Indonesia: Hundreds leave home in palm oil conflict | Land Portal

By: Severianus Endi

Date: August 2nd 2016

Source: The Jakarta Post

Hundreds of residents from several hamlets in West Kalimantan have fled their homes to avoid arrest over their alleged involvement in a conflict with an oil palm company operating plantations in the area.

The residents from the area around the village of Olak-Olak in Kubu district, Kubu Raya regency, have reportedly escaped to regions in and around Pontianak City.

In search of support, around 50 of them approached the West Kalimantan chapter of the National Commission on Human Rights (Komnas HAM) in Pontianak on Monday to report the case. Some women were crying while carrying their children, who have not attended school for nearly a week.

Olak-Olak village leader Musri said the conflict had erupted on Feb. 24, when the community held a rally against the company, PT Sintang Raya, to proclaim their land rights in the concession areas. On July 9, the community protested again, this time by harvesting oil palms in the plantation area, reportedly under the eyes of the police.

“On July 23, the residents held a peaceful rally by occupying the company’s concession area and setting up camp there. Their goal was to draw the sympathy of the government to immediately resolve the dispute,” said Musri.

The rally turned violent, however, as they pushed and shoved with police. A police member fell to the ground, and residents were accused of assaulting him.

“The residents returned home after the incident, but on July 25, police raided our village and arrested four residents, treating them like terrorists,” said Musri.

Apparently fearing further arrests, villagers fled from their homes. Olak-Olak village public affairs head Sunarno estimated that almost 300 villagers had left as of Monday.

Meanwhile, PT Sintang Raya legal affairs head Harlen Sitorus called the oil palm harvest by residents theft and said the same perpetrators were indicated to have participated in the rally on July 23. The company filed reports with Mempawah Police over theft by residents alleged to have taken place on July 9, 10 and 17.

“Police have seized 62.8 tons of oil palm fruits as evidence,” said Harlen, adding that the rally on July 23 had been motivated by a number of NGOs the company regarded as provocateurs.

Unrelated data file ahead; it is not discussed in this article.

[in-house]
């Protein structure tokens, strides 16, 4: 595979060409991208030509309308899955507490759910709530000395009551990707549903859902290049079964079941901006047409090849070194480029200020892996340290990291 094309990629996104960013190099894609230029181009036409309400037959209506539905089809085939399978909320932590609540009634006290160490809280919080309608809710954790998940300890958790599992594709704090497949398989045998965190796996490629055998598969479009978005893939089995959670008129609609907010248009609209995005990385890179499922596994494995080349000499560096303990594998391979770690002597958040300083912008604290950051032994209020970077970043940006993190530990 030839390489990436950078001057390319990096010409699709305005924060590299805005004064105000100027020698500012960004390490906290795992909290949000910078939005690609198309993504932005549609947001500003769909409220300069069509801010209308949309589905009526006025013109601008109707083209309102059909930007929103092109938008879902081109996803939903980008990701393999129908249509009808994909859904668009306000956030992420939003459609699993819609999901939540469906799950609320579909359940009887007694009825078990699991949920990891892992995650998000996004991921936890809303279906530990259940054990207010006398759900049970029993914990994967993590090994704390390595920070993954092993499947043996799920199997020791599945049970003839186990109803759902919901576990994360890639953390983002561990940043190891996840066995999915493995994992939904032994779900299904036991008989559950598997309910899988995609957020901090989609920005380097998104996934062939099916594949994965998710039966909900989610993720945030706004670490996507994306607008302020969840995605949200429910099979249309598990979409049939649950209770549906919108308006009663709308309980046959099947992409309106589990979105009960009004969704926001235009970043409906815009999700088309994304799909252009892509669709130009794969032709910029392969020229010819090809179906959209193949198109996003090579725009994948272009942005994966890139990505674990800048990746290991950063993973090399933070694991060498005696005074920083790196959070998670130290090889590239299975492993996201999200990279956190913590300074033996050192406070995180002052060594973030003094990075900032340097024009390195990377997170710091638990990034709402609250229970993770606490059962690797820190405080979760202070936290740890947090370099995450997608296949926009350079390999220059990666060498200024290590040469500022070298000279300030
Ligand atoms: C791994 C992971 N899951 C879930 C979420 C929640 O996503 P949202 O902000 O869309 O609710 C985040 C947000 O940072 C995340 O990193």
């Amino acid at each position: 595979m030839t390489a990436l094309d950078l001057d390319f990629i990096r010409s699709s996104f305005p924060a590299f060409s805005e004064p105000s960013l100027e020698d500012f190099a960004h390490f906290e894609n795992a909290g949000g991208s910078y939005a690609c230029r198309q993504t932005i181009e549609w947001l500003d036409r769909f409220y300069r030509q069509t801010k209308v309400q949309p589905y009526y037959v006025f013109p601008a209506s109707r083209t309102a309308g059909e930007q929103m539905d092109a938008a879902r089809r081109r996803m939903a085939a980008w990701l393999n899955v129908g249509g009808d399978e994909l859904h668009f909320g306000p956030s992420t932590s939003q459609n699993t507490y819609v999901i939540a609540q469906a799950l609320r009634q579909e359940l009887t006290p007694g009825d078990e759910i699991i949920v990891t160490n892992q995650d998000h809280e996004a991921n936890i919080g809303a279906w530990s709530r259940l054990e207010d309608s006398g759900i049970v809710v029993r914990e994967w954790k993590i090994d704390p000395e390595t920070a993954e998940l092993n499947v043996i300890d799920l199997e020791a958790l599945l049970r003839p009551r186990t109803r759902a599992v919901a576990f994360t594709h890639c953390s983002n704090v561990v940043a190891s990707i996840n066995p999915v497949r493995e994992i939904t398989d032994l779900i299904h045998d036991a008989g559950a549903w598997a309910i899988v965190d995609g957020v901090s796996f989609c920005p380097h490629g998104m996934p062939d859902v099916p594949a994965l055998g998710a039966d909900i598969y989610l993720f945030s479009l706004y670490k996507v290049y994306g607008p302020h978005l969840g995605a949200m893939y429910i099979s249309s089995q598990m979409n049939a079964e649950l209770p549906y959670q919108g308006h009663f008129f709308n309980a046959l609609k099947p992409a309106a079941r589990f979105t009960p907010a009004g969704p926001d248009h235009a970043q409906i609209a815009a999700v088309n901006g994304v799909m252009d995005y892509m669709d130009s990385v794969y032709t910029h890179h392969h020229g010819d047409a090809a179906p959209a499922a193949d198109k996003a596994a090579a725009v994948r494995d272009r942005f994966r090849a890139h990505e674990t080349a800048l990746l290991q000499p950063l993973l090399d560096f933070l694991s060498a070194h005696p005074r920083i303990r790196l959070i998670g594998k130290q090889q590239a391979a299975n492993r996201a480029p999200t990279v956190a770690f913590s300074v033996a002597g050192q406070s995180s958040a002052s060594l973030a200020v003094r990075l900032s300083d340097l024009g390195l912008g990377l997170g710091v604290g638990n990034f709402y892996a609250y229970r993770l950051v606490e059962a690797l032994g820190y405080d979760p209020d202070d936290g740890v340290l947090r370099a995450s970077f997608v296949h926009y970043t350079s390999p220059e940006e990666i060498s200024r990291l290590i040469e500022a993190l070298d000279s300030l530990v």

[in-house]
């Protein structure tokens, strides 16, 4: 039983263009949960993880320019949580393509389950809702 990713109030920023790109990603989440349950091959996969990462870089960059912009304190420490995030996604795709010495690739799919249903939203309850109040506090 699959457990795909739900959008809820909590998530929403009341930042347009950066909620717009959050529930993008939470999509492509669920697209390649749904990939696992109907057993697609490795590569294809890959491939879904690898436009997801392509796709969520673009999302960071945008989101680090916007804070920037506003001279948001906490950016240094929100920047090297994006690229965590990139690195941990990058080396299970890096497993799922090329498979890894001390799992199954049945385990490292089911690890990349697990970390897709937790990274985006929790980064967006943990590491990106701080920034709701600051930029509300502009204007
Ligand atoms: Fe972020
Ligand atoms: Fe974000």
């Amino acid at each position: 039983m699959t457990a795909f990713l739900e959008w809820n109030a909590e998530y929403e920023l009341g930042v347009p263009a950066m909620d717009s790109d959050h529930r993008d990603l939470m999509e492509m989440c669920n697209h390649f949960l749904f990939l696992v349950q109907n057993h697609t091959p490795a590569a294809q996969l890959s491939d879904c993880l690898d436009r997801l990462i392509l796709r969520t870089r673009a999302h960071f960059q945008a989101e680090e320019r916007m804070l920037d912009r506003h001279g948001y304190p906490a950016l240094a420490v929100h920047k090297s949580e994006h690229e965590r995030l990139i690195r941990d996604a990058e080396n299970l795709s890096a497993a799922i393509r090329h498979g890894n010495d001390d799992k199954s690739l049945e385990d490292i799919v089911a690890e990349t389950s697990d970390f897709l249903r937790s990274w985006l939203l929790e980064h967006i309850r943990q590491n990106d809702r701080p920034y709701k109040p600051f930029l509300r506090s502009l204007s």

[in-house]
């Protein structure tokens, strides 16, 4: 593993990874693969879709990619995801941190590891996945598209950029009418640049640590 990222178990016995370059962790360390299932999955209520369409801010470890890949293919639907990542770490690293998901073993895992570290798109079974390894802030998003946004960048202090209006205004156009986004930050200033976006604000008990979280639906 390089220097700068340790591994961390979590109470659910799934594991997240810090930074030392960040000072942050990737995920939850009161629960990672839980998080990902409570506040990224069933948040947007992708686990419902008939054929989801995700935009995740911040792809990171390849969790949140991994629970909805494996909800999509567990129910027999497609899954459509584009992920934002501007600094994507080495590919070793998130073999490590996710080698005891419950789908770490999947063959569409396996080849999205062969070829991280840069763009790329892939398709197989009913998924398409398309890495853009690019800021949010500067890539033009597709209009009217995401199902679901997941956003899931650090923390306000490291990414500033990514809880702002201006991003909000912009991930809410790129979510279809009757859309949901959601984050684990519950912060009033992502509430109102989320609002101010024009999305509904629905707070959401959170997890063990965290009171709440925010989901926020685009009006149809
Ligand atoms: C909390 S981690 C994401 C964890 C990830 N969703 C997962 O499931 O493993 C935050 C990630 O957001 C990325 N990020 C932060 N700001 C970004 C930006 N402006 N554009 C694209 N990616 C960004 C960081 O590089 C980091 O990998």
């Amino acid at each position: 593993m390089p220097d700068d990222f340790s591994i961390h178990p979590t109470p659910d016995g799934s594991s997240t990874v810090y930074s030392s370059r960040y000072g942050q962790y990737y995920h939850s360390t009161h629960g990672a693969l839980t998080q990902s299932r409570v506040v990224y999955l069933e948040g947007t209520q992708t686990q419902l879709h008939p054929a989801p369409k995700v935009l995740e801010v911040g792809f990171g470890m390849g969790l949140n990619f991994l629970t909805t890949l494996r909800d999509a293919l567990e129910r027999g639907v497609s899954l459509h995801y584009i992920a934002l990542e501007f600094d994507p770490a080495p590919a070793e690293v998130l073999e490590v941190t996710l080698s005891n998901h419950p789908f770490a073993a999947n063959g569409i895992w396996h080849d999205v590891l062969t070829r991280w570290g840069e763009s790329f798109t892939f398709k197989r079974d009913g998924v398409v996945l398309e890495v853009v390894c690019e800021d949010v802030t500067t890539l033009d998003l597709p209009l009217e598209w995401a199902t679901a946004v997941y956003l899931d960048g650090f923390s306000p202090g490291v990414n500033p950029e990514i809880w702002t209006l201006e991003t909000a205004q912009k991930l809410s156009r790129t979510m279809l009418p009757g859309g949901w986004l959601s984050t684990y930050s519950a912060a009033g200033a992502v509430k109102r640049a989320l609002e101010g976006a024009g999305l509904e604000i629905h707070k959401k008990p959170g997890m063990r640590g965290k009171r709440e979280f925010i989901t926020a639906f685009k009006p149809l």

Harlen also mentioned a lawsuit filed by residents with the aim to nullify the company’s land use rights to the area of 11,130 hectares. After passing through the entire appeals process, the lawsuit ended with the Supreme Court ordering PT Sintang Raya to give up 5 hectares of its concession area for local residents.

“The area of land that we must release is only 5 hectares, not the whole concession area, as demanded by the residents,” said Harlen.

West Kalimantan Police chief spokesman Adj. Sr. Comr. Suhadi SW said police personnel had been at the scene of the rally to prevent conflict.

He denied that the officers had tried to arrest all residents involved in the rally.

“If there were unlawful actions there, police must provide security,” said Suhadi.

He also denied accusations that police were siding with the company.


Read original article here

Photo source: Asian Development Bank via Flickr/Creative Commons (CC By-NC-ND 2.0). Photo: © Asian Development Bank

Copyright © Source (mentioned above). All rights reserved. The Land Portal distributes materials without the copyright owner’s permission based on the “fair use” doctrine of copyright, meaning that we post news articles for non-commercial, informative purposes. If you are the owner of the article or report and would like it to be removed, please contact us at and we will remove the posting immediately.

Various news items related to land governance are posted on the Land Portal every day by the Land Portal users, from various sources, such as news organizations and other institutions and individuals, representing a diversity of positions on every topic. The copyright lies with the source of the article; the Land Portal Foundation does not have the legal right to edit or correct the article, nor does the Foundation endorse its content. To make corrections or ask for permission to republish or other authorized use of this material, please contact the copyright holder.

Share this page